Lessons Learned at One Fire Prevent a Similar Tragedy at Another

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Part 1 - How Two Ohio Firefighters Were Killed in the Line of Duty

On Friday, April 4, 2008, Captain Robin Broxterman, 37 years old and a 17-year veteran career firefighter and paramedic, and Firefighter Brian Schira, 29 years old, a six-month probationary part-time firefighter and emergency medical technician, of the Colerain Township, OH, Fire & EMS Department died in the line of duty after the floor they were on collapsed at a fire in a single-family dwelling.

Following that tragic loss, the department issued a preliminary report with initial details on what happened based on the information available at the time (for a copy of the preliminary report, please go to www.coleraintwp.org/fire.cfm). A more in-depth final report is being developed and is expected to be released in 2009 along with the National Institute for Occupational Safety and Health (NIOSH) report.

As stated in the preliminary report, "The department will never forget the ultimate sacrifice made by Captain Robin Broxterman and Firefighter Brian Schira in their service to the community. By sharing the knowledge gained from this very tragic and painful incident, the department will ensure their sacrifice was not in vain and hope that other fire departments can avoid a similar tragedy" - but little did they know how directly their report would impact firefighters in less than a year; firefighters just three hours north of Colerain Township, in the City of Defiance, OH.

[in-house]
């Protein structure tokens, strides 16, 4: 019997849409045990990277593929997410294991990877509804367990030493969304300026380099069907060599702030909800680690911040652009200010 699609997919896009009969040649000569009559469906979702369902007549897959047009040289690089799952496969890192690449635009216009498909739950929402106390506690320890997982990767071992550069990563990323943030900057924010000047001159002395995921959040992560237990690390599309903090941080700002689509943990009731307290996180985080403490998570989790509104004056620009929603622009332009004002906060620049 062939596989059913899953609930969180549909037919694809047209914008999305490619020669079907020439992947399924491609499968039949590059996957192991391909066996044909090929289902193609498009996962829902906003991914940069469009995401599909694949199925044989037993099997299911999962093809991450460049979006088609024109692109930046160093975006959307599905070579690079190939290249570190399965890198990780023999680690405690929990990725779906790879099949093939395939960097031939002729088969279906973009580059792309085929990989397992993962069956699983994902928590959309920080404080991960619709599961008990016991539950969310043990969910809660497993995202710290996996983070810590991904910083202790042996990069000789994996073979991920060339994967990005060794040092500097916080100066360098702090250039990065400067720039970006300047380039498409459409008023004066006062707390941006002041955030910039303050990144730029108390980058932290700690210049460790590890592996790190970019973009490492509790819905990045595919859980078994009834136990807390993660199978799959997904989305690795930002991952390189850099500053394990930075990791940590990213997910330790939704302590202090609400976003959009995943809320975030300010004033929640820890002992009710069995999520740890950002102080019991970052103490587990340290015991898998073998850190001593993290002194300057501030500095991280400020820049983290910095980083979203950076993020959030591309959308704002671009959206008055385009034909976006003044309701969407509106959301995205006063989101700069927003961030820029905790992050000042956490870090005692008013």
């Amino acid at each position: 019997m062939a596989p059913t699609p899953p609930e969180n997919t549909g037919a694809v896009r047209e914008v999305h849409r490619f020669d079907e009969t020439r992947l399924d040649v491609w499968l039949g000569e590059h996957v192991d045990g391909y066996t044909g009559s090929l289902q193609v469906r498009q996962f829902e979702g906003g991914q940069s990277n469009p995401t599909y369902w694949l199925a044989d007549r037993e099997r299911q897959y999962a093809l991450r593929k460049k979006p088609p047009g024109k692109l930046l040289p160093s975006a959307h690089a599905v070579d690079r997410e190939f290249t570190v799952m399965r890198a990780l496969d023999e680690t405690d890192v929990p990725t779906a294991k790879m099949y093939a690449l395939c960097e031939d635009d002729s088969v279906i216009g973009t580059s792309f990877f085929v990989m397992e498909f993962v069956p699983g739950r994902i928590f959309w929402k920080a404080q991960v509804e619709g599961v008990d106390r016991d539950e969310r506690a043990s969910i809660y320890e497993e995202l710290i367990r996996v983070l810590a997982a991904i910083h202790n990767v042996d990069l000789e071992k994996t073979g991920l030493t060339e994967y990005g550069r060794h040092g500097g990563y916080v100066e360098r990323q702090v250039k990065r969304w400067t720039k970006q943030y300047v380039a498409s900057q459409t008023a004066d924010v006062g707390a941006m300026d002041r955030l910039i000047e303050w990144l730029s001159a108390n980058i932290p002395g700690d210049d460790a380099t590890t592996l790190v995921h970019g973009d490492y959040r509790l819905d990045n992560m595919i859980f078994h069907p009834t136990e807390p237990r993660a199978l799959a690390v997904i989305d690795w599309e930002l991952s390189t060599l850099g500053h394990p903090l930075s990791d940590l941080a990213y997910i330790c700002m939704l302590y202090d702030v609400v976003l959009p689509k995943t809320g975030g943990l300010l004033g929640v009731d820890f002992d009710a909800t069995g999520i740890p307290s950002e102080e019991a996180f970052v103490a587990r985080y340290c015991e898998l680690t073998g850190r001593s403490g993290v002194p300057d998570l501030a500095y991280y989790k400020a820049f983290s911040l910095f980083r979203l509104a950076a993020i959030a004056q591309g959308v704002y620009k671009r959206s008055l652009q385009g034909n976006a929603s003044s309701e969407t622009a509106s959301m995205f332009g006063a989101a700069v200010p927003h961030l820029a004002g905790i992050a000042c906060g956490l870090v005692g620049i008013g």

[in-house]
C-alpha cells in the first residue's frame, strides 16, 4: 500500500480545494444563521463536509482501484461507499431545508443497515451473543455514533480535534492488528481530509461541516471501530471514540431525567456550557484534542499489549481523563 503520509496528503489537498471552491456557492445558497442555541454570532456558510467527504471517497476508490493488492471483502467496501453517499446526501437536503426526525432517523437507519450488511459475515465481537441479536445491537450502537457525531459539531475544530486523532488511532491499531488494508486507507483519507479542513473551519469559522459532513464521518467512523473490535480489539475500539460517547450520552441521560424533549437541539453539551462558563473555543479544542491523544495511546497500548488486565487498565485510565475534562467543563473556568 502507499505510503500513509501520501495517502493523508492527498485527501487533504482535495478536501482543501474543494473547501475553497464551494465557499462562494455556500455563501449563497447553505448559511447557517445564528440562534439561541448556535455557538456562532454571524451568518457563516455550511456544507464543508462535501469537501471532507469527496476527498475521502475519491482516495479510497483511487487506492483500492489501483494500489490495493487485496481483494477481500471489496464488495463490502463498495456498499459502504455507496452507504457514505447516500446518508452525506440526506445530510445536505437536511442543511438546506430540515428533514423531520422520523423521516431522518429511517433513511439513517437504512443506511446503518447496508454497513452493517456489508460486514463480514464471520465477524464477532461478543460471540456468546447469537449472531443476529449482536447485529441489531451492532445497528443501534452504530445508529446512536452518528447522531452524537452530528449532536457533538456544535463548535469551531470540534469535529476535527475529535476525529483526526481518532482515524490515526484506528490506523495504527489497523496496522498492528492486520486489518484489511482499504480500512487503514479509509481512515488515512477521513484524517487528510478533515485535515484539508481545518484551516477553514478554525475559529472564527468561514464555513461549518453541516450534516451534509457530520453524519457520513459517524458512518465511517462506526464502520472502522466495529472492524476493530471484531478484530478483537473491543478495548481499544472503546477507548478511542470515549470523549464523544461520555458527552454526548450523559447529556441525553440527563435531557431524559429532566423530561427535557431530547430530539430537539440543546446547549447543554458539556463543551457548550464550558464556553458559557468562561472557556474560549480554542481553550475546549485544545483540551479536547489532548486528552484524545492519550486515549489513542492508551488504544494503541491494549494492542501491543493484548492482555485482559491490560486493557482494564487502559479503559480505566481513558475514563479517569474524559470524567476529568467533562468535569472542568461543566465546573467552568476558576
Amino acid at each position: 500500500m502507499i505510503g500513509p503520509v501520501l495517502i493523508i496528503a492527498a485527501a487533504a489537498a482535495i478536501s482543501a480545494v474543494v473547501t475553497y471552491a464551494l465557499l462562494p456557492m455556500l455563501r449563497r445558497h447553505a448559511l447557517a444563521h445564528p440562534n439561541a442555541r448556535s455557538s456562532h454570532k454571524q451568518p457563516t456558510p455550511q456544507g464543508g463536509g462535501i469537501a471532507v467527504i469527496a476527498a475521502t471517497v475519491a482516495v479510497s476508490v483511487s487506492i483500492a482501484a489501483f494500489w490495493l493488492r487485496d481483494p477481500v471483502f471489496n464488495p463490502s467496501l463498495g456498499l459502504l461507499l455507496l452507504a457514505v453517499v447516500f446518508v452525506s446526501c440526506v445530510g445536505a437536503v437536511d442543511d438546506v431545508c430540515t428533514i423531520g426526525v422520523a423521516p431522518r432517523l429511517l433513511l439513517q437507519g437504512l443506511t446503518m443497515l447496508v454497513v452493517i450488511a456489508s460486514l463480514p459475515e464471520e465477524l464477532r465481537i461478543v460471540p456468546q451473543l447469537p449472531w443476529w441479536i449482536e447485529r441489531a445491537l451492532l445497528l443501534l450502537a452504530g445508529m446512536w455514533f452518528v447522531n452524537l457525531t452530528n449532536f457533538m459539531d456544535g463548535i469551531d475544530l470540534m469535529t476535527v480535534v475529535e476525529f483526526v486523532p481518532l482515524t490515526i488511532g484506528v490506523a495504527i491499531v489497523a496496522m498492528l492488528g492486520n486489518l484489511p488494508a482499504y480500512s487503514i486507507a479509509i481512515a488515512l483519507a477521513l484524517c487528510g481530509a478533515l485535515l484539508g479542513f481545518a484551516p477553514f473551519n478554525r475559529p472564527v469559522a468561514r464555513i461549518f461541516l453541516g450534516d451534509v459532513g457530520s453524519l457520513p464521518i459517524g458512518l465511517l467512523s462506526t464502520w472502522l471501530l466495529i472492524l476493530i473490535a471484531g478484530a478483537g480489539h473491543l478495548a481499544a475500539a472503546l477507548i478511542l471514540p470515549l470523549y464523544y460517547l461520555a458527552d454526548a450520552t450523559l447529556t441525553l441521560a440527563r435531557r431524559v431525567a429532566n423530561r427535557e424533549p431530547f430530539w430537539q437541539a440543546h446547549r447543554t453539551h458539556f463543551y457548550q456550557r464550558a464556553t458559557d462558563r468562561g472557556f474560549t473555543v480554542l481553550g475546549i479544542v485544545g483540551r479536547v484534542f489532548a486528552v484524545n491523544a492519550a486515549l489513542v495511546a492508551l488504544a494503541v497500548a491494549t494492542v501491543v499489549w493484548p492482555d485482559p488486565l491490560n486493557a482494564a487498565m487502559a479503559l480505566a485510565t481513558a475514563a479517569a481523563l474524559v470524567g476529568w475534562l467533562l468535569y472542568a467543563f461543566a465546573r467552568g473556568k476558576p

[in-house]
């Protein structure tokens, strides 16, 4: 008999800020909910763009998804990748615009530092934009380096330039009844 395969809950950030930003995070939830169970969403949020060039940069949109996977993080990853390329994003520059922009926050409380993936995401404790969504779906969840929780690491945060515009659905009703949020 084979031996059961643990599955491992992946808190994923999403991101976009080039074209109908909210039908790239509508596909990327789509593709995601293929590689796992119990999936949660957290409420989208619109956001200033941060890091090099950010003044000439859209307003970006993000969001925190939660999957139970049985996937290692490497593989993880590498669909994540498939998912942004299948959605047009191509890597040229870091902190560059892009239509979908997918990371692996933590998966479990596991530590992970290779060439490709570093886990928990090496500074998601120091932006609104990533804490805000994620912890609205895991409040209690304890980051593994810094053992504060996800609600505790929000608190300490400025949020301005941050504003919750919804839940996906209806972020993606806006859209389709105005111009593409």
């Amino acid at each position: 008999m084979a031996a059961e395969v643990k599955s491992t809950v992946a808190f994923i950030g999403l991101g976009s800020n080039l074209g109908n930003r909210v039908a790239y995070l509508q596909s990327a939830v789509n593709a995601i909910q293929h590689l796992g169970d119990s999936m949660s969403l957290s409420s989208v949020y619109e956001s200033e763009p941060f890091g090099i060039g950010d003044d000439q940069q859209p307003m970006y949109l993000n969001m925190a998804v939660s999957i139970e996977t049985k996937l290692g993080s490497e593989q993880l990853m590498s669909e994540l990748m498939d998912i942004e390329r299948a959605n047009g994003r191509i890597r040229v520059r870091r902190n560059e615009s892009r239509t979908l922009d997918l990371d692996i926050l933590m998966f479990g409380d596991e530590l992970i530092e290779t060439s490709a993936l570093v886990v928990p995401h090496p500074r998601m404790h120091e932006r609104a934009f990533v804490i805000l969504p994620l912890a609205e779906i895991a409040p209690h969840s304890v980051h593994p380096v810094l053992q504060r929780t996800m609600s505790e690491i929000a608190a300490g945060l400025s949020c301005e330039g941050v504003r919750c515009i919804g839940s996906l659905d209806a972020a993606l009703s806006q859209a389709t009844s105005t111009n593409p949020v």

Each month, this column is about learning from events that could have been worse. On occasion, we look at line-of-duty deaths and what can be learned from them as well so we can avoid close calls. Every line-of-duty death has lessons learned, but the fact is that firefighters and officers must take the time to learn, study, train and apply those lessons learned so that history doesn't repeat itself.

I had the opportunity to speak with Chief Bruce Smith of Colerain and Chief Mark Marentette of Defiance together and discuss both fires and the comparisons between the incidents. While the report from Colerain is not final or public as of this writing (nor is the NIOSH report), Chief Smith was clear in wanting to get several points across to our readers, specific to size-up.

When Captain Broxterman of Engine 102 arrived at the fire, she did not do a 360. While she did size-up the front, or A side, of the building, including her report of "smoke showing," she had only a "one-dimensional" view of the fire problem. Her side-A observation was an incomplete picture of what she and her crew were dealing with. She was not aware of the fire problem or the conditions related to the fire or the structure itself.

Comments (during the investigation) from the officer of Engine 109, the next-due engine, are interesting and important to note. He stated that when he saw the A side, he would not have thought there was any problem with heading in through the front door - in other words, from the single-dimensional view on side A, there was nothing unusual or alarming. There was "simply" smoke showing. However, he then proceeded away from side A and did conduct a 360 of the B, C and D sides. When he sized-up the B side, he saw the heavy fire condition in the basement that was extending.